Published on MarketWatch
Omar Al-Ubaydli, a program director at the Bahrain Center for Strategic, International and Energy Studies, singled out two scenarios. “Either they agree on each country producing optimally from its own perspective, and they will present it as if it is a collective agreement…or they will try to agree on something substantive and fail,” he said.
In both cases, he expects to see only a “negligible effect” on prices as “oil markets are getting a little wiser to OPEC’s ineffectiveness and window-dressing.”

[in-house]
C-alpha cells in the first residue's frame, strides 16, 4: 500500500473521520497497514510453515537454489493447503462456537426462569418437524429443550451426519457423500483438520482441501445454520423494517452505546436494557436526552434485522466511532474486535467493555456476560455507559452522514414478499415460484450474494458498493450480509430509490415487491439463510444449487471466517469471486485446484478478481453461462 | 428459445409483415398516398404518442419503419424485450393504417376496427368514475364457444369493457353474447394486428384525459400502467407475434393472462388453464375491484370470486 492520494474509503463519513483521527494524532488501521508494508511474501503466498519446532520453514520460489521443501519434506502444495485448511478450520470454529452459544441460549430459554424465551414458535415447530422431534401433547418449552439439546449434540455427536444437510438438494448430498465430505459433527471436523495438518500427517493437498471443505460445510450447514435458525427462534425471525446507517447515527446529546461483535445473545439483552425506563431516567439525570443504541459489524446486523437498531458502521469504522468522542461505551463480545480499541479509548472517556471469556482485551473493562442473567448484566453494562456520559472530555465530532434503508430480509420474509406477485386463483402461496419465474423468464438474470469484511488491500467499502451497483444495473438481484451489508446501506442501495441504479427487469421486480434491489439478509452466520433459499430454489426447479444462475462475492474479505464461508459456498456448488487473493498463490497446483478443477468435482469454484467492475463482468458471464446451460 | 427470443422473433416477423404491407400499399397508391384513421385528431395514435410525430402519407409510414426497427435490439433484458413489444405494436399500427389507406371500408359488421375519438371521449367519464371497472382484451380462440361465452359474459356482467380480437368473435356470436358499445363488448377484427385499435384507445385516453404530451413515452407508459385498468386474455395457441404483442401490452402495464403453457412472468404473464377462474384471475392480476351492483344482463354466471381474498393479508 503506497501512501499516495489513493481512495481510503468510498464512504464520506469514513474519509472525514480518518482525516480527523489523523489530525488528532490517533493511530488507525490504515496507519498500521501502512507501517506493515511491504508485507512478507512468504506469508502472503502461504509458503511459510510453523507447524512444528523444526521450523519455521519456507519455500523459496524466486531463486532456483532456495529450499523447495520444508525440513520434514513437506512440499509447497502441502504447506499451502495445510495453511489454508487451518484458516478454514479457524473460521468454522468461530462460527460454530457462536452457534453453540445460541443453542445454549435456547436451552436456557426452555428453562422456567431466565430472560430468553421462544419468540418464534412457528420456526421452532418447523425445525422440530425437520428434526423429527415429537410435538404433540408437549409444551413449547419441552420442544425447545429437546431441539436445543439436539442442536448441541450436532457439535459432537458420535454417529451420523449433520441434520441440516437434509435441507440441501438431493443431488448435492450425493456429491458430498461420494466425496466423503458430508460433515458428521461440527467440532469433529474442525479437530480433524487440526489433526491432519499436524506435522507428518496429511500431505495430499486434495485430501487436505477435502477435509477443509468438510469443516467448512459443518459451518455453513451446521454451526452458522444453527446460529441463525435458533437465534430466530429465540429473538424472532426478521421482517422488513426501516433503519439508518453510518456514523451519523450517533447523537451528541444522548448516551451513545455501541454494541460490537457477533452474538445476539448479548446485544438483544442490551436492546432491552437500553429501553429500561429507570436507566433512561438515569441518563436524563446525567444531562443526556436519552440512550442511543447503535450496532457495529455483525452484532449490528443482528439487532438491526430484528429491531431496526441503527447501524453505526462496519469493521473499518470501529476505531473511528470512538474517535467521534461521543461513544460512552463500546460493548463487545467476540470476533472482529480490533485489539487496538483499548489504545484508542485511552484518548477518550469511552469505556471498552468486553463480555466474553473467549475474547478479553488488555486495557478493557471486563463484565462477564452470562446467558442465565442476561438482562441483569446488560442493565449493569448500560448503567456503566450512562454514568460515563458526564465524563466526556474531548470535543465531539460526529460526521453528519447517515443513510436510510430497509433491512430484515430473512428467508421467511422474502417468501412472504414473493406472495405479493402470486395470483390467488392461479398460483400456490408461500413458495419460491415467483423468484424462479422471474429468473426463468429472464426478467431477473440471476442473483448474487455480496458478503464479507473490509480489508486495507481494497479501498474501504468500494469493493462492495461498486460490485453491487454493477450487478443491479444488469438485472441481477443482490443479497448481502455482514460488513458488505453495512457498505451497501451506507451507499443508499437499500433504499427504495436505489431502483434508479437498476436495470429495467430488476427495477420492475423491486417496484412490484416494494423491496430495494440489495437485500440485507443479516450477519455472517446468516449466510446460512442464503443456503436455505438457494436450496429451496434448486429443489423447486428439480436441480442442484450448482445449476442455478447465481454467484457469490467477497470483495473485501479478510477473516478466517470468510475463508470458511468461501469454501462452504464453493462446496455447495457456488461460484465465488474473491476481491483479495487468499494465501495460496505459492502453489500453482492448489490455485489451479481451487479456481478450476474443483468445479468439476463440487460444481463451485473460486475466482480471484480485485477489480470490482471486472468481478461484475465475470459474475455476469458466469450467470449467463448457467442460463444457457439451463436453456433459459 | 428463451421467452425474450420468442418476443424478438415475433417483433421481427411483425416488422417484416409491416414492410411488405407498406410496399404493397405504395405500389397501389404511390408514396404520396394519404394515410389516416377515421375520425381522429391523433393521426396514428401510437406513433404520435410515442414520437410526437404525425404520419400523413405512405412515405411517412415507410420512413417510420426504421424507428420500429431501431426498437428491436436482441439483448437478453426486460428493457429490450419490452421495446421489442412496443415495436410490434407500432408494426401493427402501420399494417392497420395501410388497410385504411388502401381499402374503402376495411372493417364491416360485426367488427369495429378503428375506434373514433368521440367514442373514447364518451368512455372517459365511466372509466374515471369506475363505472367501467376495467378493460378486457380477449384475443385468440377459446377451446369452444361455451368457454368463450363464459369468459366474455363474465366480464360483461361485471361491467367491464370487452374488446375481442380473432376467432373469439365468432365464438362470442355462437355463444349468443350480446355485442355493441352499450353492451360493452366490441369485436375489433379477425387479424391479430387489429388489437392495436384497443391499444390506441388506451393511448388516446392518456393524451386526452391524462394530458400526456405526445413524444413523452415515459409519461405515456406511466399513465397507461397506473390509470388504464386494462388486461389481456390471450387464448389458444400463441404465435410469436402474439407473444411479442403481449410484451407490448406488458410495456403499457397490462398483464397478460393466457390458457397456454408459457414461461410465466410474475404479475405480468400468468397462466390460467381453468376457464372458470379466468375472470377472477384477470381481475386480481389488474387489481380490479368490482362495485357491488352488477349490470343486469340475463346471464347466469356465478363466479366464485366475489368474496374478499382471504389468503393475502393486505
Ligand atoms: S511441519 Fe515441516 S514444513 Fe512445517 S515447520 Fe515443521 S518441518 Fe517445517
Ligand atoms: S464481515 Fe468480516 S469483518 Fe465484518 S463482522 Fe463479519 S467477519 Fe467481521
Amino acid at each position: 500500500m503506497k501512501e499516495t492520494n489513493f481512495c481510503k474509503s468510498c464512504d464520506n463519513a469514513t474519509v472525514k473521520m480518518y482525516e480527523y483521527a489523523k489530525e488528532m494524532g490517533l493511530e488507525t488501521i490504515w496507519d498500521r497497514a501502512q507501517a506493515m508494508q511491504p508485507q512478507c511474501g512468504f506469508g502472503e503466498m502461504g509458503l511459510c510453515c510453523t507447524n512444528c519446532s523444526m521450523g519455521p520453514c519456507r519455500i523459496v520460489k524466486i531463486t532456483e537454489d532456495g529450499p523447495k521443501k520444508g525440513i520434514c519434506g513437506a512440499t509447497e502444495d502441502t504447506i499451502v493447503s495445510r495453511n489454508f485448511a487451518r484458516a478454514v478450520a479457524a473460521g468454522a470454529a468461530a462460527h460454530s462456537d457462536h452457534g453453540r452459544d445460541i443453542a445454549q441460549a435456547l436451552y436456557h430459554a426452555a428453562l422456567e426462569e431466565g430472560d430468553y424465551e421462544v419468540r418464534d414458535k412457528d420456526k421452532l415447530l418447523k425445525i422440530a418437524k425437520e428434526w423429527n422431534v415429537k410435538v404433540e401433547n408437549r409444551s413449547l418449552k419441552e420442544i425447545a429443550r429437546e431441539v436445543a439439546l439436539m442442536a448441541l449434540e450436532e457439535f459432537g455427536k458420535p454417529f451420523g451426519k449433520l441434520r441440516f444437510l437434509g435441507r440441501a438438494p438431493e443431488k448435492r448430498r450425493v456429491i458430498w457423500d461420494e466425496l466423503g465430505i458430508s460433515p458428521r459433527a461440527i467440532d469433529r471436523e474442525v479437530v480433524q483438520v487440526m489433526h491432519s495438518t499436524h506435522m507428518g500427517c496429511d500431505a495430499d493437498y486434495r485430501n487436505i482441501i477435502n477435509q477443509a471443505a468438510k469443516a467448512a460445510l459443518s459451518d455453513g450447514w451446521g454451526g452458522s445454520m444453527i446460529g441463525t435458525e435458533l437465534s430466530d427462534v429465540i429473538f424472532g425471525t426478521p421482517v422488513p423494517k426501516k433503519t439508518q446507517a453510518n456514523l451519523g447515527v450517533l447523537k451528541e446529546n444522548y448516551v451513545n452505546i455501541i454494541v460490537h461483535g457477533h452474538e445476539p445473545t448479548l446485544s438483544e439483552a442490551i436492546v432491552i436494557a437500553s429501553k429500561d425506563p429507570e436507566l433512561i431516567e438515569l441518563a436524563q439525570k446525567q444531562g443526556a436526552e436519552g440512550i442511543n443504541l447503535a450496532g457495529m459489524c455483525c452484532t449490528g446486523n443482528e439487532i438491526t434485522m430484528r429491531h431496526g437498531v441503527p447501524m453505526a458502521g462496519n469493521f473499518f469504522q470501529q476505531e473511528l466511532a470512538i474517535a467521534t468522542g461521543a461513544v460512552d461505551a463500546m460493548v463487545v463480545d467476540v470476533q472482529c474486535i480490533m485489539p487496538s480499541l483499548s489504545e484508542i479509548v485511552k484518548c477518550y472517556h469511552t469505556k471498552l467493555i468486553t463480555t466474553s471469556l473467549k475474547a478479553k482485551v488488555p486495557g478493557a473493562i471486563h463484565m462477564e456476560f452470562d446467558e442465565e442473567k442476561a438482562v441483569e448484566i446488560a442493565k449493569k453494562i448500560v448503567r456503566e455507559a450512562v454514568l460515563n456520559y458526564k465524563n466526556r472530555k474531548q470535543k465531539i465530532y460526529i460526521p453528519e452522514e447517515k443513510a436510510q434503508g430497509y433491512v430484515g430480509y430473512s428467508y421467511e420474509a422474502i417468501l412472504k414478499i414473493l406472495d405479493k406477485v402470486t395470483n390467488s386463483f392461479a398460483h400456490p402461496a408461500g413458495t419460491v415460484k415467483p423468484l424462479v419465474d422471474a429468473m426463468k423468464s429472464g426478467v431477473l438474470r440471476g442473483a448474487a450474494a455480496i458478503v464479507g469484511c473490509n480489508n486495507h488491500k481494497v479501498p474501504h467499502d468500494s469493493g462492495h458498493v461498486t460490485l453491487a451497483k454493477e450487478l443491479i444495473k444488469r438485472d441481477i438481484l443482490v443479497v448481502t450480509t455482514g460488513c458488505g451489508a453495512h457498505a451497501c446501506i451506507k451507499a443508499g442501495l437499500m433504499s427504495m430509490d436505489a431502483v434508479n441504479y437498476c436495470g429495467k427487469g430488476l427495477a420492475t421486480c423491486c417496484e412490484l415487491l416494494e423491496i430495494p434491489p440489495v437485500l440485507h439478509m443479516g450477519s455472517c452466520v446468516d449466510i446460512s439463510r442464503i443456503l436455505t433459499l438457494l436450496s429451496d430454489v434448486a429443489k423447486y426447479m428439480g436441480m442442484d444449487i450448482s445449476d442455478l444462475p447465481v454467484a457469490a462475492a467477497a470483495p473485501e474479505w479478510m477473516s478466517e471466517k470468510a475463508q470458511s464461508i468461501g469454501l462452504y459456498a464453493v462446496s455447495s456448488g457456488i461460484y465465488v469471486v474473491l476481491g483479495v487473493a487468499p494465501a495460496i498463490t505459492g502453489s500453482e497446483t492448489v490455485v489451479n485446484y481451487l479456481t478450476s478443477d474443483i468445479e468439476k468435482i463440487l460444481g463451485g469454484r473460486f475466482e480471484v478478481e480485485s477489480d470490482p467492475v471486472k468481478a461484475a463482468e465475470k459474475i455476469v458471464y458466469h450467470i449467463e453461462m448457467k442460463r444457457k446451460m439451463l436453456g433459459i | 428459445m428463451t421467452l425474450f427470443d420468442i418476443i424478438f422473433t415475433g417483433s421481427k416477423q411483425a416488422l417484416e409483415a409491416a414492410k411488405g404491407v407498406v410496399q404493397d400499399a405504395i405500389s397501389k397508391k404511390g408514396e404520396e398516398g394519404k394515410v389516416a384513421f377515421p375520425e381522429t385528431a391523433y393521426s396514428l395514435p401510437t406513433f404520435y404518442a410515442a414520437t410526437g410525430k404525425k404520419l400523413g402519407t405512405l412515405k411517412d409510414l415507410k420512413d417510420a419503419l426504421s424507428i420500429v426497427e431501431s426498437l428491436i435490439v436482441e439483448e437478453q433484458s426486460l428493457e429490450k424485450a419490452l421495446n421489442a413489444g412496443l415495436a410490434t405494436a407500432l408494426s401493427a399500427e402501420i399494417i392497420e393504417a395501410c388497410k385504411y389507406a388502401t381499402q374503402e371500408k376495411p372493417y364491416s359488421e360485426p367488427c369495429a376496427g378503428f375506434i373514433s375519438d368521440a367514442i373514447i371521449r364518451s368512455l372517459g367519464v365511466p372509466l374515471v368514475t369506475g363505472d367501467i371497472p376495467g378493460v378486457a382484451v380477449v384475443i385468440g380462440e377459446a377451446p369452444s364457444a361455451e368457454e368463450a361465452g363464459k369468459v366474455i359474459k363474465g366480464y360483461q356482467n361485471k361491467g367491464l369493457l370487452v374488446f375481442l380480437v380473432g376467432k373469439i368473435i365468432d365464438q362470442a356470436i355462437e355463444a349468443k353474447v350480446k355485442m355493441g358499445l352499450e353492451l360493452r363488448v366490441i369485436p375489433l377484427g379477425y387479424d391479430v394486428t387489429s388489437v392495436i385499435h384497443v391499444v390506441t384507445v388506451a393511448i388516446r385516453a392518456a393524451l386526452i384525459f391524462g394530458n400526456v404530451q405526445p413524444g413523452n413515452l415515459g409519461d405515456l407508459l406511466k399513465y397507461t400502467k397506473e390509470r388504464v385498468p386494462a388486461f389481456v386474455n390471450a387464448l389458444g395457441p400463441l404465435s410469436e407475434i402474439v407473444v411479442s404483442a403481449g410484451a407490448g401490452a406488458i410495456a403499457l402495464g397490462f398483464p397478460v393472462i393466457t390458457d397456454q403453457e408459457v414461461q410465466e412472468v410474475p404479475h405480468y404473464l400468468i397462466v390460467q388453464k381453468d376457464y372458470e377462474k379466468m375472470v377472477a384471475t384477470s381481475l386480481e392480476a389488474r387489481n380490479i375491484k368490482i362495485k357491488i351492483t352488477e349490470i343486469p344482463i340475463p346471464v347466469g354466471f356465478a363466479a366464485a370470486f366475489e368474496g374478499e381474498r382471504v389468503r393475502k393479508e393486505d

Still, Al-Ubaydli, does see a downside price risk. “Trump is likely to enact policies that decrease U.S. oil imports,” he said. And a rise in shale oil production means that “prices above $60 a barrel are unlikely.”
That said, “Trump’s policies will have an effect once their precise details are confirmed,” said Al-Ubaydli. “Everyone is holding their breath.”
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